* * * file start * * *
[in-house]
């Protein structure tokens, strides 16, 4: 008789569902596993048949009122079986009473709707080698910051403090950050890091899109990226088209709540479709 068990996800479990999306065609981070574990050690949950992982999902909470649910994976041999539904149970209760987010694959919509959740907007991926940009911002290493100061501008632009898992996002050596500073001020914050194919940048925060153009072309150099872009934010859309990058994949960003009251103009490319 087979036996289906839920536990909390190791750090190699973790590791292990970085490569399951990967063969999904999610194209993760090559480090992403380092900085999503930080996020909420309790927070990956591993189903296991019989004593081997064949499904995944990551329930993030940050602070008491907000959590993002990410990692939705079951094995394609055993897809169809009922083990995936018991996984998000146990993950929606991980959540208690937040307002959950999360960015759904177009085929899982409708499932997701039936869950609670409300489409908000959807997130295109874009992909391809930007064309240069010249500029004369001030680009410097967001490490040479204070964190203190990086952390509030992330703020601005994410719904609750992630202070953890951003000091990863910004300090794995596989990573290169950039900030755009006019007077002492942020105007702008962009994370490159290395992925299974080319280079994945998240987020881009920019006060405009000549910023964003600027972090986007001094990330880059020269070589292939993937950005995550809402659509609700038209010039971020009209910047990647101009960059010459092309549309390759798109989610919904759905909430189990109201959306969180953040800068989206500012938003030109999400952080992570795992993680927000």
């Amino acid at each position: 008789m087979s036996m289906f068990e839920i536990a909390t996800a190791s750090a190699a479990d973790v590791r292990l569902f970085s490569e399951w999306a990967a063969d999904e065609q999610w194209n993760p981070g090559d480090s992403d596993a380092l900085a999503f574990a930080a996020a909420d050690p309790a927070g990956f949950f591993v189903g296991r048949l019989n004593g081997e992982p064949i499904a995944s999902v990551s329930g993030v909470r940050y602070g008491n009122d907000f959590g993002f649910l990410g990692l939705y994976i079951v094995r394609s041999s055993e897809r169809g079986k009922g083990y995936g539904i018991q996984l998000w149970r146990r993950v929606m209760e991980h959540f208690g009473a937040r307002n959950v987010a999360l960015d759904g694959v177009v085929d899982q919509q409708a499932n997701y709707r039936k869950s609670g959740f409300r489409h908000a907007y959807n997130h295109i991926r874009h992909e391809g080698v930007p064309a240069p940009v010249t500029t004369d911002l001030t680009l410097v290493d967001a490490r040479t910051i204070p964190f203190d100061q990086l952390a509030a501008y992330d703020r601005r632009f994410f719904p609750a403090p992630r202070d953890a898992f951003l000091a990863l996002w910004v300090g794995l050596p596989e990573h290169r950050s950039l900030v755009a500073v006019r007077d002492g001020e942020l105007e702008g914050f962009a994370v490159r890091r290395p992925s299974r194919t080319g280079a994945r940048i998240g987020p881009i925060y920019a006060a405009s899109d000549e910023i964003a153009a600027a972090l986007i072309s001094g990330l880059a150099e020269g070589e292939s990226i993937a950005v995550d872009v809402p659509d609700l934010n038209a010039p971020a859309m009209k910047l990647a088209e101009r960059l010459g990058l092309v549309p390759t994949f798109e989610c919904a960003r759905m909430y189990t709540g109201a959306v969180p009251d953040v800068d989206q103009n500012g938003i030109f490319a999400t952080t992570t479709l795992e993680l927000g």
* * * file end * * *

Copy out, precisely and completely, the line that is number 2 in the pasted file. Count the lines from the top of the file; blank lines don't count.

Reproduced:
């Protein structure tokens, strides 16, 4: 008789569902596993048949009122079986009473709707080698910051403090950050890091899109990226088209709540479709 068990996800479990999306065609981070574990050690949950992982999902909470649910994976041999539904149970209760987010694959919509959740907007991926940009911002290493100061501008632009898992996002050596500073001020914050194919940048925060153009072309150099872009934010859309990058994949960003009251103009490319 087979036996289906839920536990909390190791750090190699973790590791292990970085490569399951990967063969999904999610194209993760090559480090992403380092900085999503930080996020909420309790927070990956591993189903296991019989004593081997064949499904995944990551329930993030940050602070008491907000959590993002990410990692939705079951094995394609055993897809169809009922083990995936018991996984998000146990993950929606991980959540208690937040307002959950999360960015759904177009085929899982409708499932997701039936869950609670409300489409908000959807997130295109874009992909391809930007064309240069010249500029004369001030680009410097967001490490040479204070964190203190990086952390509030992330703020601005994410719904609750992630202070953890951003000091990863910004300090794995596989990573290169950039900030755009006019007077002492942020105007702008962009994370490159290395992925299974080319280079994945998240987020881009920019006060405009000549910023964003600027972090986007001094990330880059020269070589292939993937950005995550809402659509609700038209010039971020009209910047990647101009960059010459092309549309390759798109989610919904759905909430189990109201959306969180953040800068989206500012938003030109999400952080992570795992993680927000």